Sometimes there are nights when DD is teething or overtired and gets upset with the idea. She will stand up in her cot before I even get out the room, there are tears and pleading to be picked up. I just stay calm, lay her down repeatedly till she stays there long enough to do the tummy rub and say my line. I have had nights when I've done it 20 times before she gives in. The key is to be consistant and calm. The calm bit I learned from experience on bad nights when I got cranky: it was much worse.

    Hope things improve quickly for you!!!! let us know how you go.

  11. #11

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    sooner than later is the best option
    it only turns into a nightmare as they get older whinge it out call it what you like (controlled crying) it does work thats why all the sleeping schools use the same method its the old saying sometimes you need to be cruel to be kind, not thats its cruel anyway it works

  12. #12

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    Ladies... you are so hard on yourselves!

    CIO and letting a bub grizzle is totaaaaalllly different!

    I had many friends and a few AP'ers who heard DS grizzle when I put him down, I would shoosh him and stroke his head (he was fully wrapped, plugged and classical mobile playing) and walk out when he was quiet. He would grizzle 2 minutes at the most, unless it was a "bad day" and then I'd go back in and do it all again. If he was obviously upset I'd pick him up and rock him till he settled (not asleep) then put him back in the cot and try again. The thing is I tried cuddle/rock/hold/feed to sleep and it went on for 3 hours, with the settle to sleep (as I like to call it rather than Whinge it out ) he would be asleep in at most 25 mins at least 5 mins. Every baby is different, some babies NEED close attachment, some babies need their own space. My very close gf had a wee lad who needed cuddles and rocks and everything, and now she has a wee lass who has practically put herself to sleep bar a few whinges and bad nights since she was born.

    The most important thing IMO for a child younger than 8 months is for them to know that they are secure and that you are there for them when they need you. Once they are reassured of this in most cases they are ok I say most coz I know quite a few bubbies who don't sleep well till 2 and up. And you know your child, their cues and what they need.

  13. #13

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    Thanks everyone for you support and information, i tried it tonight and so far so good, i gave him a BF we had a snuggle on the couch took him in to bed laid him down gave him his wrap and dummy and a kiss stroked his forehead a few times told him I loved him and to sleep well and i walked out. As i expected he started to cry but not as bad as i thought he would he cried for about 10 mins at one point i was going to back in and he started to slow down and get quieter but within ten minutes he was alseep, so fingers crossed it will improve.
    Can anyone tell me was the second night worse because bub knew what was happening?

  14. #14

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    They say it gets worse at about day 6 & 7, but that you should NOT GIVE IN THEN ... after that I hope for your sake he's "trained" then

    Everyday for us are day one atm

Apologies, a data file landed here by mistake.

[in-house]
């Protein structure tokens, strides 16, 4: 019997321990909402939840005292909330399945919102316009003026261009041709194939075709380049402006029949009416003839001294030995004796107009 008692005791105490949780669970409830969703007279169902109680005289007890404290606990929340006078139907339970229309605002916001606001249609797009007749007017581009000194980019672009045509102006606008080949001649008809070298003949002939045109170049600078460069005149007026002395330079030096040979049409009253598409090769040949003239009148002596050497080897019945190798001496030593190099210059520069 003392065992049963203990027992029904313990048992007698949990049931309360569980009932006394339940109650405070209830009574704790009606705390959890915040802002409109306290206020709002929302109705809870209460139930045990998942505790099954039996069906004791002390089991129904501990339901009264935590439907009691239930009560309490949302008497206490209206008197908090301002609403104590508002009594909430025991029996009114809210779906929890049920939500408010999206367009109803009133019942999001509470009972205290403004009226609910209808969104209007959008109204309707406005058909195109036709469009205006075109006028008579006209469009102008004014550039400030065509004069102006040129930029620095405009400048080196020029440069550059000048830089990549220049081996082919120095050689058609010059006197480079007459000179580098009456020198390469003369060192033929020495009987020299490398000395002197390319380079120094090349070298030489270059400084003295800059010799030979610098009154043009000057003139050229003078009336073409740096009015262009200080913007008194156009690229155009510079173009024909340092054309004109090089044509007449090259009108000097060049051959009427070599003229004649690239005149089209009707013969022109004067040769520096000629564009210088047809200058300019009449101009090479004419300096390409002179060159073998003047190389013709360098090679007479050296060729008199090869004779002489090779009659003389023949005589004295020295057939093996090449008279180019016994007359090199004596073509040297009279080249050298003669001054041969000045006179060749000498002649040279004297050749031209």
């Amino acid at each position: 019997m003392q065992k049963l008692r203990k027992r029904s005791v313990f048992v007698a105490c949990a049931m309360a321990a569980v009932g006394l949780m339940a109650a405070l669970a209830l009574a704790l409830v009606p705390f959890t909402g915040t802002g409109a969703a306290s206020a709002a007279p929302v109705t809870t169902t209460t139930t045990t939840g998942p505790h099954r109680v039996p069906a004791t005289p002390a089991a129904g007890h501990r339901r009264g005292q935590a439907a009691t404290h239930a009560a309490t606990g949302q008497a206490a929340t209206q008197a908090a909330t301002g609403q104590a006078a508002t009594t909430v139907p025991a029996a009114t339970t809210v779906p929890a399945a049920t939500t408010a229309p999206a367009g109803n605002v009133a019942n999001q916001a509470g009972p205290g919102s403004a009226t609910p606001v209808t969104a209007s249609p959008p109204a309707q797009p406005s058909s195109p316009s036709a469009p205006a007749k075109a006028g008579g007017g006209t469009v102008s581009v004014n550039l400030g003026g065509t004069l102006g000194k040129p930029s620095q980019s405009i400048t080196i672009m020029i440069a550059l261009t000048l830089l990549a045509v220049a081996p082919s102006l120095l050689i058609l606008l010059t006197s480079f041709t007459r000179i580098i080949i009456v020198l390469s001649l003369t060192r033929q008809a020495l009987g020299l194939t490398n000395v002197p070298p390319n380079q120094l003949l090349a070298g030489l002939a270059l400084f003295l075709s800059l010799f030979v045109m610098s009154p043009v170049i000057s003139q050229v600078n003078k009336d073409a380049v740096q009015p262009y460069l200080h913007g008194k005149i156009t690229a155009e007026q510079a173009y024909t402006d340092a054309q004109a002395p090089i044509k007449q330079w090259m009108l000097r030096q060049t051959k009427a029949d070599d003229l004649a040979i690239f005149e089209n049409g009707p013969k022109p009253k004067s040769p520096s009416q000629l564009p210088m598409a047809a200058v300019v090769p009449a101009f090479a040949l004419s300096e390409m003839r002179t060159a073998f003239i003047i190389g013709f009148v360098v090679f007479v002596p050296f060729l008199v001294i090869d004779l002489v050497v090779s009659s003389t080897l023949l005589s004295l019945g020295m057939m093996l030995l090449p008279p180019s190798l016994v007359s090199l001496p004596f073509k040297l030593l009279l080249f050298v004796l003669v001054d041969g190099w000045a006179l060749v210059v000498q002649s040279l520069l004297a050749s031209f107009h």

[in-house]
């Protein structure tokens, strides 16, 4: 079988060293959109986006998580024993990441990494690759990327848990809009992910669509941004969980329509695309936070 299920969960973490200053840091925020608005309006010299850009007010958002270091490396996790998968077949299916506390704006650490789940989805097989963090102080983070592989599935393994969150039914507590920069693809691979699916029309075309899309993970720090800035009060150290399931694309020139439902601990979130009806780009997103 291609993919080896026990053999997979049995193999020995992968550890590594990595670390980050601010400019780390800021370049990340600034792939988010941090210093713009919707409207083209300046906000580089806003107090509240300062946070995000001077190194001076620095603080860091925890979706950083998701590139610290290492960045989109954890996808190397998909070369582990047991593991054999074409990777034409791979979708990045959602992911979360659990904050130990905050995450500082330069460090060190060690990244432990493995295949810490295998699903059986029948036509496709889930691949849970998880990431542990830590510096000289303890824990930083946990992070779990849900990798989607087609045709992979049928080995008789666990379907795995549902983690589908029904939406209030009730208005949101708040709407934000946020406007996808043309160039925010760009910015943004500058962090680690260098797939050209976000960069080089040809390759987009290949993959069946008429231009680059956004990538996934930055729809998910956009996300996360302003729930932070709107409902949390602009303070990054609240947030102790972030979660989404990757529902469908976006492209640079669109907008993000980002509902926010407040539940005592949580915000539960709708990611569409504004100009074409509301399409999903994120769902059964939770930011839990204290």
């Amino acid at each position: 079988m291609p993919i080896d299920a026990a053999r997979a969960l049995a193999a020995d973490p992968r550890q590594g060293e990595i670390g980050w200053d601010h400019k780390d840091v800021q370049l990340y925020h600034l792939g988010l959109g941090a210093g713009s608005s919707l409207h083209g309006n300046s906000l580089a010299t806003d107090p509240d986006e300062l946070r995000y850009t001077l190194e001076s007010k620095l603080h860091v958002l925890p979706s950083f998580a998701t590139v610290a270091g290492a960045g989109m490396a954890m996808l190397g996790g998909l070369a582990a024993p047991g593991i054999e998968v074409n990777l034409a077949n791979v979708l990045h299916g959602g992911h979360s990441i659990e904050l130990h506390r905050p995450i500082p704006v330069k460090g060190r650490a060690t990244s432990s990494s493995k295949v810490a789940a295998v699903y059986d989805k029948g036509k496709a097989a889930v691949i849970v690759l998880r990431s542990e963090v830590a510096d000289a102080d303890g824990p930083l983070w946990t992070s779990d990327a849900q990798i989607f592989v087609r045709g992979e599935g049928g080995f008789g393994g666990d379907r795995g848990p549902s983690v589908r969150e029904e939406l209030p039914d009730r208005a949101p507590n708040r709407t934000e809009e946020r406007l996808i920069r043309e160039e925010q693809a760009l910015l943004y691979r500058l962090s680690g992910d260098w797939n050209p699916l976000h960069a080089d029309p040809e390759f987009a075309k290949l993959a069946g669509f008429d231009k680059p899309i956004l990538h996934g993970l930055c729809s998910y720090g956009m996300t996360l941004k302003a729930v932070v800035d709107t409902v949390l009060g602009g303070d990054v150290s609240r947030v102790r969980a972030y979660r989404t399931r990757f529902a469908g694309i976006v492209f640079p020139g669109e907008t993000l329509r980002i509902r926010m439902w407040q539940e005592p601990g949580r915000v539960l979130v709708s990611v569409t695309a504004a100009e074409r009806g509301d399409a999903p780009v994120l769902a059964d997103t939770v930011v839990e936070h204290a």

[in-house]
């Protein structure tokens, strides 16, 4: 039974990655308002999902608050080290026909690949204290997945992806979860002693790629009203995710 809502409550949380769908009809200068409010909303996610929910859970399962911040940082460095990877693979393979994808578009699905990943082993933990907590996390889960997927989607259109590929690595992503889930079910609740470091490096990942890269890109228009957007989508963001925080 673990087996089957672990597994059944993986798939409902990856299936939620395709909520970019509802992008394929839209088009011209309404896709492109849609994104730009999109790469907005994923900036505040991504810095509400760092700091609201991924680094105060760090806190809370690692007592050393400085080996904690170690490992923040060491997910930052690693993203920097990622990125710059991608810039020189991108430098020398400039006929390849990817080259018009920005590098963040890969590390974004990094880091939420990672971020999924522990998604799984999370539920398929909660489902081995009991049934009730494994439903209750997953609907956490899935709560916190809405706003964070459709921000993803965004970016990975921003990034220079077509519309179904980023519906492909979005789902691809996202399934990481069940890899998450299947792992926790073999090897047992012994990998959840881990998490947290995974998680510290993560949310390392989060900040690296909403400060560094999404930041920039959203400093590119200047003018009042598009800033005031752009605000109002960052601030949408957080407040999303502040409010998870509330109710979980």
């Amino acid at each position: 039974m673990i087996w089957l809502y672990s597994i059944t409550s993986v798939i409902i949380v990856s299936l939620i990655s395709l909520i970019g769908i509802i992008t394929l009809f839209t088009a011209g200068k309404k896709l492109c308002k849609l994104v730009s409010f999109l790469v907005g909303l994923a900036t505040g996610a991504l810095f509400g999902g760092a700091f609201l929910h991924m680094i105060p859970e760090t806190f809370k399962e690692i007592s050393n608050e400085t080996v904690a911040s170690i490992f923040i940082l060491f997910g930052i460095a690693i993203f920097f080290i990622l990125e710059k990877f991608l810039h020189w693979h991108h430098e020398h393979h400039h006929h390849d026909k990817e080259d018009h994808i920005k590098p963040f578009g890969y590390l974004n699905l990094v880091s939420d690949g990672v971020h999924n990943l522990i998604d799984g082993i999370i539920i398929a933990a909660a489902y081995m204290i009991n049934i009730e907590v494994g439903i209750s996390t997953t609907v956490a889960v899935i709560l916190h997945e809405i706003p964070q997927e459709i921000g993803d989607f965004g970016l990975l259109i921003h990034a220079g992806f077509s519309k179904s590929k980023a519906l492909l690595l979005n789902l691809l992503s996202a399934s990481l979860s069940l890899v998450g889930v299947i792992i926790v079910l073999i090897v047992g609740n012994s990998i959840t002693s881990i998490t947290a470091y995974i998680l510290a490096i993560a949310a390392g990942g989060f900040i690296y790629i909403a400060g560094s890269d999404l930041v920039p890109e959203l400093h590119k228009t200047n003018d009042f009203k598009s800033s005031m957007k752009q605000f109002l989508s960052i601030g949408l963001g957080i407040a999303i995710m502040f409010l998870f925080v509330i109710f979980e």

15. #15

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    So glad for you Kimmy, that is fantastic! It is such a beautiful thing when you can help them settle reasonably calmly and it sounds like you got it exactly right tonight.

    With regards to your question, as Niliac said, each child is different. I love the post that Niliac wrote earlier, she has explained things really really well . For us it got easier each night as DD seemed to realise what was going on and went with it however some babies certainly will try to fight it and may make things more challenging as they work it out. (You can try to look on the bright side.... this means that you have a bright spark of a DS if he has worked out what is happening!!)

    Keep us posted. x

  16. #16

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    Ok so last night when he first went to sleep must have been a fluke! He woke at 2.30 finally resettled at 3.45 am after many up and downs from me and so much crying from me, had a massive argument with DH in the middle of it all as he was telling me just to make him sleep so DH could sleep for work, this is after we agreed we would do this knowing how hard it might be GRRRR! Then he woke at 4.30 and cried again until 6am when he normally has a feed so i got him to stop crying in his cot once he was calm i picked him up and did our normal mornign routine of in bed for a cuddle and a feed beofre getting up. At the moment he is in is room crying and whinging cos i have left him in there, i am going in when he really starts to lose it (and when i do too) but he is has been in bed for forty minutes and is still going, someone please reassure me it will get better, i am so close to giving up but i know i have to be consistent but it so so hard please help!

  17. #17

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    it will get better, it just takes persistance.
    sending you lots of hugs..xxx

  18. #18

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    Aw Kim, I'm so sorry. It's such a hard thing to do!
    I did CC with my DD when she was only about 7-8 months old. I felt I didn't have a choice. It was really hard but it did work for my DD. (It doesn't work for all kids, I'll freely admit, and I wouldn't ever push it on anyone as something they should do with their kids. I hope I won't have to do it with my next one!)
    You are right, the key is consistency. Even if you are dog-tired, even if you are upset by the crying/whinging. You just do it the same way each time, in a way that you feel comfortable with. (Whether that be to stay there the whole time, or leave them be for a while or whatever.) Do it for a couple of weeks before you decide if it is working for you. (Unless of course you are finding it too tough and would prefer things the way they were - no one's forcing you to do anything.)
    For us, it took about a week or less for things to dramatically improve. However, I can't say that she slept through the night every night thereafter. We had periods when she'd wake overnight and I dealt with them differently at each stage. I just responded however I was comfortable.
    But to answer your question, it should get better within a couple of weeks. If it doesn't get better in that time, then it probably won't. And then you look at your options again.